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    Jan 28, 2013 4:11 AM GMT
    To be honest I am not really into older dogs, I like puppies they are so cute and also the healthy ones that run around and play. If my dog was old and ailing I would put it down or put it up for adoption.
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    Jan 28, 2013 1:07 PM GMT
    DNY92 saidTo be honest I am not really into older dogs, I like puppies they are so cute and also the healthy ones that run around and play. If my dog was old and ailing I would put it down or put it up for adoption.


    Maybe someone will put you down when you're old. Please remove me from your Hotlist. I don't want to be associated with you in any way.
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    Jan 28, 2013 10:29 PM GMT
    Scruffypup said
    DNY92 saidTo be honest I am not really into older dogs, I like puppies they are so cute and also the healthy ones that run around and play. If my dog was old and ailing I would put it down or put it up for adoption.


    Maybe someone will put you down when you're old. Please remove me from your Hotlist. I don't want to be associated with you in any way.


    Lol you wish you were on my hotlist...
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    Jan 29, 2013 1:28 AM GMT
    DNY92 said
    Scruffypup said
    DNY92 saidTo be honest I am not really into older dogs, I like puppies they are so cute and also the healthy ones that run around and play. If my dog was old and ailing I would put it down or put it up for adoption.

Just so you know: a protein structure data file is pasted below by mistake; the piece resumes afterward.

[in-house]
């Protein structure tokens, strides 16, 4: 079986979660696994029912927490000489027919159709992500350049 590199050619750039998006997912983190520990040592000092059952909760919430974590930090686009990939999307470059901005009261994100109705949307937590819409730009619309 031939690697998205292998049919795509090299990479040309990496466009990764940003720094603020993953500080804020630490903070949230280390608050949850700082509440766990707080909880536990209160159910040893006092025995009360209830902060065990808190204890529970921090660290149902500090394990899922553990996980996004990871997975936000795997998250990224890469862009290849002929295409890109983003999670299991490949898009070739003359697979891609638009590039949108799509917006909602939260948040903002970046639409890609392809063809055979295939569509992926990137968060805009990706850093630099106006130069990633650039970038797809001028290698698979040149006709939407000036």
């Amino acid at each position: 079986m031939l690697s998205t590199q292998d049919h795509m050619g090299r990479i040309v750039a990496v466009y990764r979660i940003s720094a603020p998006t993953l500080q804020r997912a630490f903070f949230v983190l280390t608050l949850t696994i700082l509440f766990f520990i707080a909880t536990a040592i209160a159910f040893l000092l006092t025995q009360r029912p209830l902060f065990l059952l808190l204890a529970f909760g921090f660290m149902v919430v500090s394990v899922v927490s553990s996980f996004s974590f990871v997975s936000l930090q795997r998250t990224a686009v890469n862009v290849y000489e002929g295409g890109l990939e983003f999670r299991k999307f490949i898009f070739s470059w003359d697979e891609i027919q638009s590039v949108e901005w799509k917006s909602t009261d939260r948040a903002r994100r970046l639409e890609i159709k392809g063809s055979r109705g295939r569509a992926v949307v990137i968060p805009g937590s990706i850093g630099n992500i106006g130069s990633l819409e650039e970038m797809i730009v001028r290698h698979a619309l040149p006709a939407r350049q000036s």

Maybe someone will put you down when you're old. Please remove me from your Hotlist. I don't want to be associated with you in any way.


    Lol you wish you were on my hotlist...


    DNY92_zpsff6957d2.jpg
    You were saying?
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    Jan 29, 2013 1:32 AM GMT
    Scruffypup said
    DNY92 said
    Scruffypup said
    DNY92 saidTo be honest I am not really into older dogs, I like puppies they are so cute and also the healthy ones that run around and play. If my dog was old and ailing I would put it down or put it up for adoption.


    Maybe someone will put you down when you're old. Please remove me from your Hotlist. I don't want to be associated with you in any way.


    Lol you wish you were on my hotlist...


    DNY92_zpsff6957d2.jpg
    You were saying?



    Opps, probably a slip of the finger, not that desperate icon_rolleyes.gif
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    Jan 29, 2013 1:36 AM GMT
    Yup. icon_cool.gif
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    Jan 29, 2013 2:05 AM GMT
    Just throwing this out there since I haven't really seen anything about it yet. But for anyone who has older dogs with joint pains you might want to look into acupuncture. Years ago I had a Lab/Retriever mix. I believe Labs are one breed that is know for getting joint problems in their back legs later in life. She wasn't able to get up and down stairs as she use to and had to be carried a lot of the time. Along with the pain cries when moving sometimes. The vet recommended acupuncture and there was a Great improvement. The treatments were monthly and afterwards she was able to get up and down stairs on her own and didn't appear to be in much pain at all. Overall it was differently worth it to make the last 2yrs of her life as pain free as possible.